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Houdini, Adrien Brody

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Houdini – History Channel biography of Harry Houdini, starring Adrien Brody

Something that comes to mind about the History Channel’s Houdini biography, is actually a comic strip. Once, many years ago in the Bloom County comic strip, Opus the penguin was writing a movie review, which read in part:

“This bad film just oozed rottenness from every bad scene –simply bad beyond beyond all dimensions of possible badness. Well, maybe not that bad, but Lord, it wasn’t good.”

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Harry Houdini biography

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Biography of Harry Houdini (1874-1926)

Houdini means “escape artist or other ingenious person,” according to the dictionary.  Harry Houdini epitomizes that, of course, as the man who created the field of escape artistry, as well as becoming the most famous magician of his day, and equally well known for his debunking of fake “psychics.” His story, in one sense, ended on the stage after dying of a ruptured appendix, but in another sense continued for many years afterward.  Houdini personally stated that his story began in Appleton, Wisconsin … but it likely actually began in Budapest, Austria-Hungary.

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Houdini, starring Tony Curtis and Janet Leigh

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Tony Curtis gives a winning performance as the great Houdini. The struggling circus performer who emerged as the world s most captivating magician and escape artist. From his beginnings as a wild man carnival act to the internationally famous feat of escaping from a locked trunk in an ice-jammed river. Houdini captures the amazing life and courage of this fascinating man. Also stars the beautiful Janet Leigh as Houdini s supportive wife. She lovingly stood by his side throughout his legendary career.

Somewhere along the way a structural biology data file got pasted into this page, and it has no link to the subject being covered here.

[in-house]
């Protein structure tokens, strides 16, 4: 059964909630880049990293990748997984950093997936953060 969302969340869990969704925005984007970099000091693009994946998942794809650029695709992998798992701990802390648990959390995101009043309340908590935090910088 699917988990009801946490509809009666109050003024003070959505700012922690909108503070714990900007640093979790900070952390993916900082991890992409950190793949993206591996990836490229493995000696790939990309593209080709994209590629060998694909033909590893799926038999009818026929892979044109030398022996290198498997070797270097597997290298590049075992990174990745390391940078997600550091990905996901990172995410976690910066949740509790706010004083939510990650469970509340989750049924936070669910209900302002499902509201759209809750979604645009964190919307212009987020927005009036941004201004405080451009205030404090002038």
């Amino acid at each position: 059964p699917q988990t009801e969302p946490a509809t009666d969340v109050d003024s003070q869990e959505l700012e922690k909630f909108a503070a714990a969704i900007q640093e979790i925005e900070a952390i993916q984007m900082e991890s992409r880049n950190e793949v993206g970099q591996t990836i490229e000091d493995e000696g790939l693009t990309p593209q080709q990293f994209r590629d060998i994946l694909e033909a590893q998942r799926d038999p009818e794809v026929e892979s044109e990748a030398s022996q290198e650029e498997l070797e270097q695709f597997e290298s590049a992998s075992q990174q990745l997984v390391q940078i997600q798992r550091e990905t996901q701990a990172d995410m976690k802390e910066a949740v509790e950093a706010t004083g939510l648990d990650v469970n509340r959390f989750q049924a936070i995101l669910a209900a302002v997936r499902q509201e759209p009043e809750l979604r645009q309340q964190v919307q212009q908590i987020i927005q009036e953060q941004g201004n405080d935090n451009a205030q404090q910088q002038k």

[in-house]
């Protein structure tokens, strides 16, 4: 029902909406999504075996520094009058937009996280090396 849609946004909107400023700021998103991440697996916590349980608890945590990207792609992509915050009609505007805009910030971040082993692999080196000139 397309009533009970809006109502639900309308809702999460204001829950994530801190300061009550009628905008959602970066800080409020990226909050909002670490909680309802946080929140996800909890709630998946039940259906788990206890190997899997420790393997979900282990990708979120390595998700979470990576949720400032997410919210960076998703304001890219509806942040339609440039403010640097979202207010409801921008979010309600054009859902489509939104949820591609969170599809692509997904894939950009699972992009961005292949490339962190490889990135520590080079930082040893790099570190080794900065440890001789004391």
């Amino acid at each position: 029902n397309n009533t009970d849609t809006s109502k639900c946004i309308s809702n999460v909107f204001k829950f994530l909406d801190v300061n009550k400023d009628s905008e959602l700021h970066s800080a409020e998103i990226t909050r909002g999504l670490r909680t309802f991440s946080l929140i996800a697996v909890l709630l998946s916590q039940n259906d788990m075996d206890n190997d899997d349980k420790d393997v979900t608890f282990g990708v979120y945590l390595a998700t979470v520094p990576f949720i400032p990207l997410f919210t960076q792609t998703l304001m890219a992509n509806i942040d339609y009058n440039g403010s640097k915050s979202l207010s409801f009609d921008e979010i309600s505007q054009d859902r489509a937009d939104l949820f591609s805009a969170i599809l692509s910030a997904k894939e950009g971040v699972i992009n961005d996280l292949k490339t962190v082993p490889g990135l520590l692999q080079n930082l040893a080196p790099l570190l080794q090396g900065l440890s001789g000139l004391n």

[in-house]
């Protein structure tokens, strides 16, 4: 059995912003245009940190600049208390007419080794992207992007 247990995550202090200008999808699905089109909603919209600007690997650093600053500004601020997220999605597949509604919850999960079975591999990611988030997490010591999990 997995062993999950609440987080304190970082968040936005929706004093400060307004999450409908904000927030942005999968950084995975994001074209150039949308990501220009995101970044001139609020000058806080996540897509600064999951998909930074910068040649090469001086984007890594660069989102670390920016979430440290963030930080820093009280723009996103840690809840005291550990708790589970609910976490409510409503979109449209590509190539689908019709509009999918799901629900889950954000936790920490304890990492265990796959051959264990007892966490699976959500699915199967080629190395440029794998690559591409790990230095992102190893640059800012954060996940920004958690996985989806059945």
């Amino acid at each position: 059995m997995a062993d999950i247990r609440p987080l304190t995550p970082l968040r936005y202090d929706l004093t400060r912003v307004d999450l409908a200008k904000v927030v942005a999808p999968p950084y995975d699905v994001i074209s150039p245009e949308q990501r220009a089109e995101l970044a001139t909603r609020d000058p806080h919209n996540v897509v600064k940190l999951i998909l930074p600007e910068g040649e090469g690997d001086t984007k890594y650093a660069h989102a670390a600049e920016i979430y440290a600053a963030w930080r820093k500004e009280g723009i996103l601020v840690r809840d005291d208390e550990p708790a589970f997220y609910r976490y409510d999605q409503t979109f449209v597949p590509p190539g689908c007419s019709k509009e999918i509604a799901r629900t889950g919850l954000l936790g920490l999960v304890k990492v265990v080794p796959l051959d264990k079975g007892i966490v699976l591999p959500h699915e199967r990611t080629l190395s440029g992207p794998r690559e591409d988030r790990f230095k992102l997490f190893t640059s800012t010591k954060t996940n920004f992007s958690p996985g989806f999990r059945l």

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The Lost One: A Life of Peter Lorre

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The Lost One: A Life of Peter Lorre

Editorial review of The Lost One: A Life of Peter Lorre courtesy of

Often typecast as a menacing figure, Peter Lorre achieved Hollywood fame first as a featured player and later as a character actor, trademarking his screen performances with a delicately strung balance between good and evil. His portrayal of the child murderer in Fritz Langs masterpiece M (1931) catapulted him to international fame. Lang said of Lorre: He gave one of the best performances in film history and certainly the best in his life. Today, the Hungarian-born actor is also recognized for his riveting performances in The Man Who Knew Too Much (1934), The Maltese Falcon (1941), and Casablanca (1942). Lorre arrived in America in 1934 expecting to shed his screen image as a villain. He even tried to lose his signature accent, but Hollywood repeatedly cast him as an outsider who hinted at things better left unknown.

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